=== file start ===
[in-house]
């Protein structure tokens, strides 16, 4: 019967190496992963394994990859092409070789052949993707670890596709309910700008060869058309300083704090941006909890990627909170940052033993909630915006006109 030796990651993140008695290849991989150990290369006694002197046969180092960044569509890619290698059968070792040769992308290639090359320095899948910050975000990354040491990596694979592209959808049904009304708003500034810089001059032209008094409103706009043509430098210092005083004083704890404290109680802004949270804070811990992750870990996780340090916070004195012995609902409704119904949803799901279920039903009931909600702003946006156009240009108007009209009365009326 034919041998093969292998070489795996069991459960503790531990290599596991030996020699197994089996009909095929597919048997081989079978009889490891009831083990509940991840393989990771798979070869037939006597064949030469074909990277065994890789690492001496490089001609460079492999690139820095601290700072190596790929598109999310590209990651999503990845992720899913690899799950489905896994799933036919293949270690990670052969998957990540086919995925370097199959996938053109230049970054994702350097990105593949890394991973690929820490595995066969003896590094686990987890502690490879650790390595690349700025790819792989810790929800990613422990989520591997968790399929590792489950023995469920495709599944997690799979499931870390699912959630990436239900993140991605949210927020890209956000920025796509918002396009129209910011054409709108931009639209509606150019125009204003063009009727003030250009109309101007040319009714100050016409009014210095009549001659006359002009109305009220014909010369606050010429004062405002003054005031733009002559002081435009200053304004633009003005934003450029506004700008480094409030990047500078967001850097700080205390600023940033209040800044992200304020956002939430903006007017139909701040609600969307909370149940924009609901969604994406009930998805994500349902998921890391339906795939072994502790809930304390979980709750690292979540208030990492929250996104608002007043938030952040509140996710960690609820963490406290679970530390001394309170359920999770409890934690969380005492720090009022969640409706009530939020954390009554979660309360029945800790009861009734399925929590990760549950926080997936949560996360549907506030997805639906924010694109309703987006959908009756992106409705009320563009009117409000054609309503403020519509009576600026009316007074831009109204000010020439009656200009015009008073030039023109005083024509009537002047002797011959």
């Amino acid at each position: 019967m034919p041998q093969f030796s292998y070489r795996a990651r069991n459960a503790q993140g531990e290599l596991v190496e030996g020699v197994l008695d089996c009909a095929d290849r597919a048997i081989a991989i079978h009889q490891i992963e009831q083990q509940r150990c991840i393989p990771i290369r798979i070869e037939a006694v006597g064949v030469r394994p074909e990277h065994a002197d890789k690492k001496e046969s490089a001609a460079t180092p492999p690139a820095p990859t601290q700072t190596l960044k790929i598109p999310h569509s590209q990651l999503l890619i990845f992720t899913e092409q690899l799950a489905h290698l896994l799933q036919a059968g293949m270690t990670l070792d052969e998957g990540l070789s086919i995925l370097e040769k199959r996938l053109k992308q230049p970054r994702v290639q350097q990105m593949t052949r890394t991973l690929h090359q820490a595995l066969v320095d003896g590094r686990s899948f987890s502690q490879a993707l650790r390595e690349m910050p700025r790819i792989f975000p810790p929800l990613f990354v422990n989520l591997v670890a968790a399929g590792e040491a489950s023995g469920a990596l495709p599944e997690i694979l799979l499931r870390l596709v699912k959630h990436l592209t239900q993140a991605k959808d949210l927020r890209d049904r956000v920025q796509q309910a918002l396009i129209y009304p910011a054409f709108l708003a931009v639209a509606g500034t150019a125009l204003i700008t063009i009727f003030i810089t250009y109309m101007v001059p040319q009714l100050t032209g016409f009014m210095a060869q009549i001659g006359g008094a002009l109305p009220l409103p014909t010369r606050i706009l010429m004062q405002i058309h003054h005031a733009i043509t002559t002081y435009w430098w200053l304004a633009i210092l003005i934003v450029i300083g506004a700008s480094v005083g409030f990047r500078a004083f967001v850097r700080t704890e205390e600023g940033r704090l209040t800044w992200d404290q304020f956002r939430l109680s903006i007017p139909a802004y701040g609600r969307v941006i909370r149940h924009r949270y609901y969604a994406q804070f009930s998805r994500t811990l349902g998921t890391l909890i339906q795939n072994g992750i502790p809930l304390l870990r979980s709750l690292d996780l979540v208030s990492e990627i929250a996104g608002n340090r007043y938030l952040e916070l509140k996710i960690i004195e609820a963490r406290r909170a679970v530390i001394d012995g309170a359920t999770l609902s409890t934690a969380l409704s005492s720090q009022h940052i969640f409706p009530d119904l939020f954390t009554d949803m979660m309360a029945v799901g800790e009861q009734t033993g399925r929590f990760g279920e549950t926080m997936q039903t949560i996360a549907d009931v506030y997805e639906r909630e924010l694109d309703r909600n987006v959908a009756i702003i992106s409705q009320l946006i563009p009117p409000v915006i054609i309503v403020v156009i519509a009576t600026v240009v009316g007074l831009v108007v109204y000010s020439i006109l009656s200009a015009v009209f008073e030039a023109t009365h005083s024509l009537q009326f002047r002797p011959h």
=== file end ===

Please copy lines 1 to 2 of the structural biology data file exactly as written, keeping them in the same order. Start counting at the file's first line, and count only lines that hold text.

[in-house]
């Protein structure tokens, strides 16, 4: 019967190496992963394994990859092409070789052949993707670890596709309910700008060869058309300083704090941006909890990627909170940052033993909630915006006109 030796990651993140008695290849991989150990290369006694002197046969180092960044569509890619290698059968070792040769992308290639090359320095899948910050975000990354040491990596694979592209959808049904009304708003500034810089001059032209008094409103706009043509430098210092005083004083704890404290109680802004949270804070811990992750870990996780340090916070004195012995609902409704119904949803799901279920039903009931909600702003946006156009240009108007009209009365009326 034919041998093969292998070489795996069991459960503790531990290599596991030996020699197994089996009909095929597919048997081989079978009889490891009831083990509940991840393989990771798979070869037939006597064949030469074909990277065994890789690492001496490089001609460079492999690139820095601290700072190596790929598109999310590209990651999503990845992720899913690899799950489905896994799933036919293949270690990670052969998957990540086919995925370097199959996938053109230049970054994702350097990105593949890394991973690929820490595995066969003896590094686990987890502690490879650790390595690349700025790819792989810790929800990613422990989520591997968790399929590792489950023995469920495709599944997690799979499931870390699912959630990436239900993140991605949210927020890209956000920025796509918002396009129209910011054409709108931009639209509606150019125009204003063009009727003030250009109309101007040319009714100050016409009014210095009549001659006359002009109305009220014909010369606050010429004062405002003054005031733009002559002081435009200053304004633009003005934003450029506004700008480094409030990047500078967001850097700080205390600023940033209040800044992200304020956002939430903006007017139909701040609600969307909370149940924009609901969604994406009930998805994500349902998921890391339906795939072994502790809930304390979980709750690292979540208030990492929250996104608002007043938030952040509140996710960690609820963490406290679970530390001394309170359920999770409890934690969380005492720090009022969640409706009530939020954390009554979660309360029945800790009861009734399925929590990760549950926080997936949560996360549907506030997805639906924010694109309703987006959908009756992106409705009320563009009117409000054609309503403020519509009576600026009316007074831009109204000010020439009656200009015009008073030039023109005083024509009537002047002797011959």